Making a regular practice of meditating on God’s Word was not always a part of my devotional life. For many years, I consistently read the Bible, and I learned a great deal that way. Sometimes, when I was intrigued by a particular verse, I did a little study — looking it up in other translations, perhaps checking out the meanings of a few words in Strong’s Concordance, and investigating what commentaries had to say about it. But meditate on it? Not so much.
Why? Because I didn’t know how. It was one of those things nobody ever taught me. Then, a couple of books came my way, which helped me to see that I was missing a very important component of how God wants to interact with us through the Bible.
I like to make things as simple as possible, both for myself and others, so what I share today won’t be as detailed as their methods, but if you would like to go deeper, I highly recommend both books.
So, how do I personally meditate on God’s Word?
I ask God to give me a verse or passage.
- Once I’ve asked, I may hear from the Lord right away, or I might need to keep asking Him for a day or two.
- He then brings a verse or phrase from Scripture to mind. If I don’t know where it is in the Bible, I locate it in a concordance or by searching for it in Google.
- Or, in my regular course of reading, a verse just comes alive to me. Either way, I know that this is the verse or passage God wants me to meditate on.
- I write out the verse in a notebook I keep just for Bible meditation purposes.
- I read it aloud several times, and think about it.
- As I do that, a phrase from that verse may seem to be particularly meaningful, so I focus on that part.
- I ask God if He would like to bring a picture (which is a mini-vision) to mind which goes along with the verse or phrase, and then I wait for His response. If I receive a picture, I either try to draw it or describe it in my notebook.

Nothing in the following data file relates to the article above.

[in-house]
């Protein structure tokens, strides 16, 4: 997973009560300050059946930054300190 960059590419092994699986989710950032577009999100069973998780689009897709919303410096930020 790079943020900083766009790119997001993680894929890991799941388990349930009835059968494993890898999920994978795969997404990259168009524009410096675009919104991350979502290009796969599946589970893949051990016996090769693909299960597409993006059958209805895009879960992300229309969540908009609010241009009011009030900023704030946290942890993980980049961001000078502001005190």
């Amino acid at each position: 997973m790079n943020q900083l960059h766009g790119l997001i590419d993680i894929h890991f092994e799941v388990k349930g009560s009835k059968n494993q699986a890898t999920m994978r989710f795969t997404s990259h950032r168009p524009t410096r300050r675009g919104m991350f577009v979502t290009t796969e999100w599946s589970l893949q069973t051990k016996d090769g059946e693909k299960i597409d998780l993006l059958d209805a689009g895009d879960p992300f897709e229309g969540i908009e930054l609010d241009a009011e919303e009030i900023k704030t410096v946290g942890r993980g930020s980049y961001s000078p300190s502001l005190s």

- If God is not already flooding me with thoughts about the verse (usually He is), I ask Him to speak to me about it. I write down whatever He says or whatever insights He gives.
- At this point, I frequently start to remember other Bible verses which go along with my meditation verse. I write those down, too, and I explain in my notebook how they fit with the verse I started with.
- I ask God to show me how to apply the verse to my life.
- I thank Him for what He is revealing to me.
- I may pray the verse back to Him, if that seems to fit.
- I try to remember the verse throughout the day. As I do that, God may give me additional insight. If He does, I return to my notebook and write it down.
- I go back to the verse the next day and think about it again, to see if the Lord has additional revelation for me in it.
- I sometimes repackage what I have learned by restating it in a Facebook and/or Twitter post. That solidifies it for me, but it also inspires and blesses other people.
Twelve steps might seem like a lot, but they are only general guidelines. You don’t have to check them off point by point. I do this very informally, and all the steps may not happen each time. The important thing is to commune with God over short pieces of Scripture so that you are thinking about Him more and growing in knowing Him better.
The amount of time I spend on a particular verse or passage varies. It may be one day, a week, or for longer passages, several months. I sense in my spirit when the mission has been fully accomplished. Sometimes I come back to it again many months later.
I do not meditate on a single verse in place of reading the Bible in larger chunks. Consuming bigger portions of the Word daily is also important. I usually incorporate Scripture meditation into my morning prayer time, while reading at length in the evening works well for me. Everyone is different, so use whatever method is best for you.
Do you have additional suggestions you would like to share? Please comment!
All-Surpassing Peace in a Shaking World,
by Lee Ann Rubsam
Encouragement from God’s Word,
by Lee Ann Rubsam